"I came and it was joyful -- people receive you with smiles at the airport. Today, it's so tense," said Sironka, a Masai tribe member who spent time in the U.S. as a Fulbright Scholar before the terrorist attacks in September 2001 prompted tightened security and entry requirements.
"It is good to be a superpower, and we wish you the best in everything you do to keep out bad people. But what about the good people? Should they be treated the same as the bad people?" said Sironka, who has returned to the U.S. more than a dozen times. "There is a courtesy that used to be there that needs to come back."
Sironka's experience hits on one of the reasons the U.S. Travel Association says overseas visitation to the United States has yet to recover to pre-9/11 levels.
Despite strong global growth in long-haul international travel between 2000 and 2008, the U.S. welcomed 633,000 fewer overseas visitors in 2008 than it did in 2000, according to figures from the U.S. Department of Commerce. Calculations for overseas visitors do not include arrivals from Mexico and Canada, the top two tourist-generating countries for the United States in 2008.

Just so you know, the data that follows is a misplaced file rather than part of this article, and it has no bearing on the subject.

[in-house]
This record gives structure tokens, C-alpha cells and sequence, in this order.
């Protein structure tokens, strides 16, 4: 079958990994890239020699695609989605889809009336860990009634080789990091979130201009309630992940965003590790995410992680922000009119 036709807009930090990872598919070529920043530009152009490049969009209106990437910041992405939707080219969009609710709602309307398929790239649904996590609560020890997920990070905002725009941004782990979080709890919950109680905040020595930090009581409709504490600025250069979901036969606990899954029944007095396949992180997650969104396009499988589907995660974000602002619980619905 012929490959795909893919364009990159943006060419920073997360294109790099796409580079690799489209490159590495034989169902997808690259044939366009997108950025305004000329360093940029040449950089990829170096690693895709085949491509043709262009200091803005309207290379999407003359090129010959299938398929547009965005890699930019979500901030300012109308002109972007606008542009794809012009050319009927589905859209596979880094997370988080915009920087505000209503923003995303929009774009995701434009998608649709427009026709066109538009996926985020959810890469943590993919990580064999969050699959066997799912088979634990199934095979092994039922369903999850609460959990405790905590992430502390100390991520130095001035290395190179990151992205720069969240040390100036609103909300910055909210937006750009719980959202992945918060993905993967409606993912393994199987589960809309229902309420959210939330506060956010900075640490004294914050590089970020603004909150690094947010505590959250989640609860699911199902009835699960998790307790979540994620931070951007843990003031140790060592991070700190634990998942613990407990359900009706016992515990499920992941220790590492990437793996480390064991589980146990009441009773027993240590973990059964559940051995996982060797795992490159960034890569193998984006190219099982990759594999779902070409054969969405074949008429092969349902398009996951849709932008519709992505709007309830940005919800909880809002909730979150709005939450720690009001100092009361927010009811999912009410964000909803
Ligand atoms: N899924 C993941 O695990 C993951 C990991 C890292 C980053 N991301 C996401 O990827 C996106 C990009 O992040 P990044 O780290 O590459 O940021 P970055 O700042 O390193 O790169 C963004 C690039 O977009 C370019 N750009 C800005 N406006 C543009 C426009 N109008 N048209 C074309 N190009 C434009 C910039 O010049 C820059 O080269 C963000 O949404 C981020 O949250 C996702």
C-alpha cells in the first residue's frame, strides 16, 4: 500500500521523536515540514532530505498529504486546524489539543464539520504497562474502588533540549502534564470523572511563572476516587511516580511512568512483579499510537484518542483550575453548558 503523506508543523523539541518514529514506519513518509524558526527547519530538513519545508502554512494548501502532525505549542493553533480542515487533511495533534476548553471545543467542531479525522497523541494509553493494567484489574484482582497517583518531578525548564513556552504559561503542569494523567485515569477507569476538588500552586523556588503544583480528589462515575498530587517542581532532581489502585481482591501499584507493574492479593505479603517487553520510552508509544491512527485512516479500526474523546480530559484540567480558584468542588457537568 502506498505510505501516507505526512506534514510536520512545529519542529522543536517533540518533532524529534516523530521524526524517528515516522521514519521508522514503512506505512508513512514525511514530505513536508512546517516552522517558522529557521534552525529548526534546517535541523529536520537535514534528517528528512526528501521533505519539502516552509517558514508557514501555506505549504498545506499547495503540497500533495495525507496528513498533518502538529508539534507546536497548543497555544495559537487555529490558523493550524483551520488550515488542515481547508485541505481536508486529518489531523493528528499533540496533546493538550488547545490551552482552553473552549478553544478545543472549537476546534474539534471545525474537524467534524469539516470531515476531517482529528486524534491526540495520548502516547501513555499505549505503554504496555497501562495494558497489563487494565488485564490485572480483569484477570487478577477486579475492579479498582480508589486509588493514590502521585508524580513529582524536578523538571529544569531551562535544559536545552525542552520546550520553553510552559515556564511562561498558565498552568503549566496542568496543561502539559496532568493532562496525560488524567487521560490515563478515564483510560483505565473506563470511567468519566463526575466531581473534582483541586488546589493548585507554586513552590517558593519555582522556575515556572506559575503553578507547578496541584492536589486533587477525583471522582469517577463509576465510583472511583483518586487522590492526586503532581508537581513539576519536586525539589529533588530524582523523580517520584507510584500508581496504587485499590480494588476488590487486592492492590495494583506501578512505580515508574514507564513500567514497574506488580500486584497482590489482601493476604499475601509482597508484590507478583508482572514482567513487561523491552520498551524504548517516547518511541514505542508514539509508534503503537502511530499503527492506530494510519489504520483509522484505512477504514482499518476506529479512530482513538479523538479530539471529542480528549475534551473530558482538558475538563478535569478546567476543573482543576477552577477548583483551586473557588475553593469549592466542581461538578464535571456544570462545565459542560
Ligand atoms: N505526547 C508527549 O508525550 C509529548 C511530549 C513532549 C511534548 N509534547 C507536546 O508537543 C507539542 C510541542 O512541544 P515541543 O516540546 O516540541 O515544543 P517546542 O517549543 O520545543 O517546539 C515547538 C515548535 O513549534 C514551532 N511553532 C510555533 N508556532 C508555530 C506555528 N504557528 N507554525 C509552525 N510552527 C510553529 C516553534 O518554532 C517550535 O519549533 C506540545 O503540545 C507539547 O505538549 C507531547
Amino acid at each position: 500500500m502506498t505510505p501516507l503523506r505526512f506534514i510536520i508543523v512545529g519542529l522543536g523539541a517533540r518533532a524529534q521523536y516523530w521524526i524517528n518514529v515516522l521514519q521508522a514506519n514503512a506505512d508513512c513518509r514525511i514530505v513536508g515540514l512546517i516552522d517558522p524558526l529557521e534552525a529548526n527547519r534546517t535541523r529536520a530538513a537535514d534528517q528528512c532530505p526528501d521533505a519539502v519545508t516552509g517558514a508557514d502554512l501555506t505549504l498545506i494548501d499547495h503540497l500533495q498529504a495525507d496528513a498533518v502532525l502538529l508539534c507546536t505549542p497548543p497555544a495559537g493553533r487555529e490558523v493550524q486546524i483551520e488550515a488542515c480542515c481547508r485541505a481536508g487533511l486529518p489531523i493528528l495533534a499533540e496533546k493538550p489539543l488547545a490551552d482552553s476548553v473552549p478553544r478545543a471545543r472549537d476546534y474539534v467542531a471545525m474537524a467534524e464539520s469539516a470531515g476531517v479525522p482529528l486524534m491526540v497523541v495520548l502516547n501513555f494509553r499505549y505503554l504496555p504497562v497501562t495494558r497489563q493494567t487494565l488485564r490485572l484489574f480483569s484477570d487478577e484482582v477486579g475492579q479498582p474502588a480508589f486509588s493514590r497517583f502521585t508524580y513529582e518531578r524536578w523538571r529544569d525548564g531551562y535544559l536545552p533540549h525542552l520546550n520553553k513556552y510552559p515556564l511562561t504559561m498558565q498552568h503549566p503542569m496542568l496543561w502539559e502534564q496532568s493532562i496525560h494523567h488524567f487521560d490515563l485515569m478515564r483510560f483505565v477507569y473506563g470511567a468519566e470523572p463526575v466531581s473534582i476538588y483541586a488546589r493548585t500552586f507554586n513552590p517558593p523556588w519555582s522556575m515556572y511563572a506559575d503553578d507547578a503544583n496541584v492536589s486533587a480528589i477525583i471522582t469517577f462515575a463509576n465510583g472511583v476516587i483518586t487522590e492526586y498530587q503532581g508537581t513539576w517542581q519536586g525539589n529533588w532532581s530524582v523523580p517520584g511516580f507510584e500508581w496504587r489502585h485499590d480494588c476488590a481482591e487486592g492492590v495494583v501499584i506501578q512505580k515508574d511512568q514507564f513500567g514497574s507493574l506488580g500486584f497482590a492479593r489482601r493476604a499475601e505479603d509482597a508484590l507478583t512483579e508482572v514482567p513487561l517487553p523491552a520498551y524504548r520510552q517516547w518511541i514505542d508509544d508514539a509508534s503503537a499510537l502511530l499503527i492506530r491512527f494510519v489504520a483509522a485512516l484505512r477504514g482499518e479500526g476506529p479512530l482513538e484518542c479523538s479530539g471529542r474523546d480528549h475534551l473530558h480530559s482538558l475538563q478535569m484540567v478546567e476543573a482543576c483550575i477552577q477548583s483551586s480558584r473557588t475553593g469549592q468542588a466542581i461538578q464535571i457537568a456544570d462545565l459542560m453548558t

The lag in the growth of overseas visits can be attributed to a difficult visa process, a lack of national promotion and a negative perception of how people are treated upon arrival, said Roger Dow, the U.S. Travel Association's president and CEO.
While strides have been made in recent years, he says, it takes time for those changes to be recognized.
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Source - CNN
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